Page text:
Hard Times


Charles Dickens

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Hard Times: Book 1, Chapter 6 Summary & Analysis

Sissy leads Mr. Gradgrind and Mr. Bounderby into the pub, called the Pegasus's Arms, where she, her father, and the rest of the circus troupe are staying. She is greatly distressed, however, when she can't find her father there, and runs out to look for him in the circus booth. As Gradgrind and Bounderby wait for her return, they meet some of the other members of the circus: Mr. E. W. B. Childers and Mr. Kidderminster, who speak in an almost incomprehensible slang (to Mr. Gradgrind's confusion and Mr. Bounderby's contempt).
Note that the circus people gather at the Pegasus's Arms—named after a mythological flying horse, and contrast that to Gradgrind's insistence that his students define horses only realistically. This contrast establishes the circus folk as being aligned with "fancy" as opposed to "fact". The circus people's names, containing the words "Child" and "Kid" further emphasizes their connection to "fancy". Gradgrind's confusion and Bounderby's contempt, meanwhile, show both their inability to perceive beyond pure "fact" and how that affects their ability to connect or empathize with others.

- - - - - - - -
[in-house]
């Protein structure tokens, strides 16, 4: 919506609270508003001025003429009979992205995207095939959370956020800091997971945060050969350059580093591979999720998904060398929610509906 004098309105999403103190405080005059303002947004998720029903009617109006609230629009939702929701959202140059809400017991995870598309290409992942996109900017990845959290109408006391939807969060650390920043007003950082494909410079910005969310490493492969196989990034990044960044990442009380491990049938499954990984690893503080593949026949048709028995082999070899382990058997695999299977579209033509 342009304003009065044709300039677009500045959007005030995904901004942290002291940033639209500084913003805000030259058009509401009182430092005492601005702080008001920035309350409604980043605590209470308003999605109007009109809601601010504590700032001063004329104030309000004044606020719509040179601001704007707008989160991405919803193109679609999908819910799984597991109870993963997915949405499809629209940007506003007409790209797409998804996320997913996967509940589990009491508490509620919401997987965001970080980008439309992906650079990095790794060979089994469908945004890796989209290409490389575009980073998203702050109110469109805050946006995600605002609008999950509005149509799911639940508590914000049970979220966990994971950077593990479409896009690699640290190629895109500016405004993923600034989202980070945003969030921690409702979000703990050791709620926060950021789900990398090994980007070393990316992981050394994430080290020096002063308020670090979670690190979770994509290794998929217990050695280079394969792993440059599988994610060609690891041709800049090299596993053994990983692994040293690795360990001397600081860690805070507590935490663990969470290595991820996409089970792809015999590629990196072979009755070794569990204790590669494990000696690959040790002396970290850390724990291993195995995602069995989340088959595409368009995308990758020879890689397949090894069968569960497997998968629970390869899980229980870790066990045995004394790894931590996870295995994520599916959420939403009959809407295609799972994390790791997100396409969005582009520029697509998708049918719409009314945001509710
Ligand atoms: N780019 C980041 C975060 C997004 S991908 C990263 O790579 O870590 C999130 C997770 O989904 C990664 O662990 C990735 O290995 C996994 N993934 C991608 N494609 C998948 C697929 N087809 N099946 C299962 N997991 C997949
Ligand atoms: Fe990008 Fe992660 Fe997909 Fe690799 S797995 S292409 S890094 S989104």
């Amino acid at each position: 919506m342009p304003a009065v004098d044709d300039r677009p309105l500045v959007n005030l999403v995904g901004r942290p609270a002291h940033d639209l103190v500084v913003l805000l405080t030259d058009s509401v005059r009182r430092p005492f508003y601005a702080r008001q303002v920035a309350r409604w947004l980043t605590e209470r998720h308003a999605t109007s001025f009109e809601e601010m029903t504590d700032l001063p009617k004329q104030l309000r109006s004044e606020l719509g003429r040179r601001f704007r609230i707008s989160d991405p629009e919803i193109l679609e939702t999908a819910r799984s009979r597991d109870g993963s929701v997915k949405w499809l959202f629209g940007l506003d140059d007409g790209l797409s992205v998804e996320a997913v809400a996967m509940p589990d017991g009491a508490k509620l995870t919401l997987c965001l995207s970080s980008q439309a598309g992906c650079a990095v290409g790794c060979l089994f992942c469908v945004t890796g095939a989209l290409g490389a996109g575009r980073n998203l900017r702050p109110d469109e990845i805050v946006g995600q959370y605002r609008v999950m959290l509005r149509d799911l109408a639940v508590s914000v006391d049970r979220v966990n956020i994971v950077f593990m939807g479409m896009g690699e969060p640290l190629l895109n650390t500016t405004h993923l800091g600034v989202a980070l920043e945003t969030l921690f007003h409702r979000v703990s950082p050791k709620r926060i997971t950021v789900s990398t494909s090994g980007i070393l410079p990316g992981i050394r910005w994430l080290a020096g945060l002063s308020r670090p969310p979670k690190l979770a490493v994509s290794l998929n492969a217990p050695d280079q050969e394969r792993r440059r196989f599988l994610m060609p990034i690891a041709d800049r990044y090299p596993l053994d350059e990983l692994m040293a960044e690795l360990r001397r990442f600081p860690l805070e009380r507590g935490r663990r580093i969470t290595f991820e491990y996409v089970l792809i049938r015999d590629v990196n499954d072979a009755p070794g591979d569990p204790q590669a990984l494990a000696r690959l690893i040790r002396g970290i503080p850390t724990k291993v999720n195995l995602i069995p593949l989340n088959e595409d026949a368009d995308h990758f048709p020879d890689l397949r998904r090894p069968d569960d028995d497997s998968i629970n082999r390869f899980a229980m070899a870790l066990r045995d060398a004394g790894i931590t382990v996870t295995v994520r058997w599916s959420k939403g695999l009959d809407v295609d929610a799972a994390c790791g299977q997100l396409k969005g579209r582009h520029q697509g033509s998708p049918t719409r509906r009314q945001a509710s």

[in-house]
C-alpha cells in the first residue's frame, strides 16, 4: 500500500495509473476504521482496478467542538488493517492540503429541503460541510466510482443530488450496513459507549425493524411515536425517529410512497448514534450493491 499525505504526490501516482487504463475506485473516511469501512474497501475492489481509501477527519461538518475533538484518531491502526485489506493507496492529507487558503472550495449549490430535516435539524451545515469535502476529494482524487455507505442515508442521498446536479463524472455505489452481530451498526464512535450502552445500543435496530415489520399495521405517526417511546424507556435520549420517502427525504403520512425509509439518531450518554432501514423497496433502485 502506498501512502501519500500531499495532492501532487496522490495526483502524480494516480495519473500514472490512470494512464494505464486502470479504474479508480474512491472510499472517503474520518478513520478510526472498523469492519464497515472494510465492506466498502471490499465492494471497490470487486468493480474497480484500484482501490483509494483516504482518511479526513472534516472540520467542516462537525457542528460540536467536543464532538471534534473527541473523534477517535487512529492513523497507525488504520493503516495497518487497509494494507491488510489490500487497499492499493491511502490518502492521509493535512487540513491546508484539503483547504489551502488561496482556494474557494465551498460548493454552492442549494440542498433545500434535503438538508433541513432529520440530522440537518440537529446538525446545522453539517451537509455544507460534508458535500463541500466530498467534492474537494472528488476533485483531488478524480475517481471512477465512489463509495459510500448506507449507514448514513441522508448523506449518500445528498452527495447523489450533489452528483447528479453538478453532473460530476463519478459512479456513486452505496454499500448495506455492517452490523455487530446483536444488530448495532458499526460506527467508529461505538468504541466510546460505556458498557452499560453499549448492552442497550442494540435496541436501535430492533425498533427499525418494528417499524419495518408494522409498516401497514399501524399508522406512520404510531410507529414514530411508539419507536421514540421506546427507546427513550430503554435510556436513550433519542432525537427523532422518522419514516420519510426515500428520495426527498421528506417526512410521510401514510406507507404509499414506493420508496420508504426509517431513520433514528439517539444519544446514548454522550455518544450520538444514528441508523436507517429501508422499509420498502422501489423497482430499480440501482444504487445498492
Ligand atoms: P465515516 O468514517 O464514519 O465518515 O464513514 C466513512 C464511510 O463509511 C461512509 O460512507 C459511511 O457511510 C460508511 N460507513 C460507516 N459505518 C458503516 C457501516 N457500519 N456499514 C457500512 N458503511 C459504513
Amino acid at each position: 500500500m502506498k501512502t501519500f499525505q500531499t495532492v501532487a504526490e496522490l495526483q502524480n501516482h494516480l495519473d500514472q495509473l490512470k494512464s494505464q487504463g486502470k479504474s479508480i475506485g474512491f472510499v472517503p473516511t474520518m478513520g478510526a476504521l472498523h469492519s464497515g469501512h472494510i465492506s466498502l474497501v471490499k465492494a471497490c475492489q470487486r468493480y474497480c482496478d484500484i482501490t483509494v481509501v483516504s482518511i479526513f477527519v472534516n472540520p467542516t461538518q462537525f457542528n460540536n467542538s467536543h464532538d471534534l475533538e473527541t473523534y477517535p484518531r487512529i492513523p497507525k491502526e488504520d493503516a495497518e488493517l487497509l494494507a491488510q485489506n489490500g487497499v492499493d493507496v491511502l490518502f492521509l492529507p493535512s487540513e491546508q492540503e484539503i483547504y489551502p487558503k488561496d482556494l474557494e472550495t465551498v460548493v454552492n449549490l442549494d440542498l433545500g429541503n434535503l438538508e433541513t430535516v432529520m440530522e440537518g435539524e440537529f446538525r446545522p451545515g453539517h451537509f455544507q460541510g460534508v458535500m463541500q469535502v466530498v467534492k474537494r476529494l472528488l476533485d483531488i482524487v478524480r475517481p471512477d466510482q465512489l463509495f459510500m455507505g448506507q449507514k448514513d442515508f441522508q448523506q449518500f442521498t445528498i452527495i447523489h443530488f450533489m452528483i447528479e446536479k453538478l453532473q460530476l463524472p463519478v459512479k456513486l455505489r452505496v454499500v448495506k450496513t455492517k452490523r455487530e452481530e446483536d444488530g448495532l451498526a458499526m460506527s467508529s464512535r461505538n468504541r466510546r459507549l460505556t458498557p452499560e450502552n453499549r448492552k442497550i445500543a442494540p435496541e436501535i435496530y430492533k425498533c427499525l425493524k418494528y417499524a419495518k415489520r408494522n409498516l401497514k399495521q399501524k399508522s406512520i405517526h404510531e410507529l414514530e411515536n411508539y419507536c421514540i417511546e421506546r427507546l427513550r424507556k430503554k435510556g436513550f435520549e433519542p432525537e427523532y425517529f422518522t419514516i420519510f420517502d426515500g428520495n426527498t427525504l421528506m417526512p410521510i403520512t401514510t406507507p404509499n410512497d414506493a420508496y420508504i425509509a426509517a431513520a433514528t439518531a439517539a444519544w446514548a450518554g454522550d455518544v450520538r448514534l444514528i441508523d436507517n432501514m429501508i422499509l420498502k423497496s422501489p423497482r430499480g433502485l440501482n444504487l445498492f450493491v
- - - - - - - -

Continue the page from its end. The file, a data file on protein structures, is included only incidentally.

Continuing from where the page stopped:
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The circus people reveal that Sissy's father, Signore Jupe, had not been performing very well lately and that he in fact deserted Sissy, whom he loved dearly, because of his shame in his failure to earn their living. As Gradgrind and Bounderby discuss what they ought to do with this now father-less child (Gradgrind wants to take her in and raise her with his education of facts, while Bounderby doesn't want to do anything for her), the rest of the circus company comes in, including the circus owner, Mr. Sleary. They are dirty, poor, and uncivilized, but they are also kind, gentle, and generous, and are very sad to hear that Sissy might be leaving them.
The circus people have had an education of imagination and fancy rather than facts, but they prove to the better people for it: they know how to love, as their love and care for Sissy demonstrates. Signor Jupe's abandonment of Sissy also comes from love. Again there is a contrast between Gradgrind and Bounderby, with Gradgrind wanting to help Sissy (admittedly in a way that won't actually be that helpful to her), while Bounderby can't be bothered by an abandoned child.
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Sissy returns in tears upon discovering her father's desertion, and accepts Mr. Gradgrind's offer to take her into his home and educate her. The circus players, who all loved Sissy dearly, sadly say goodbye to her, and show her a lot of affection in their simple and sincere way.
The circus players prove themselves again to be much more capable of sympathy than Gradgrind or Bounderby as they tearfully say goodbye to Sissy, though Gradgrind's offer to take in Sissy is generous.
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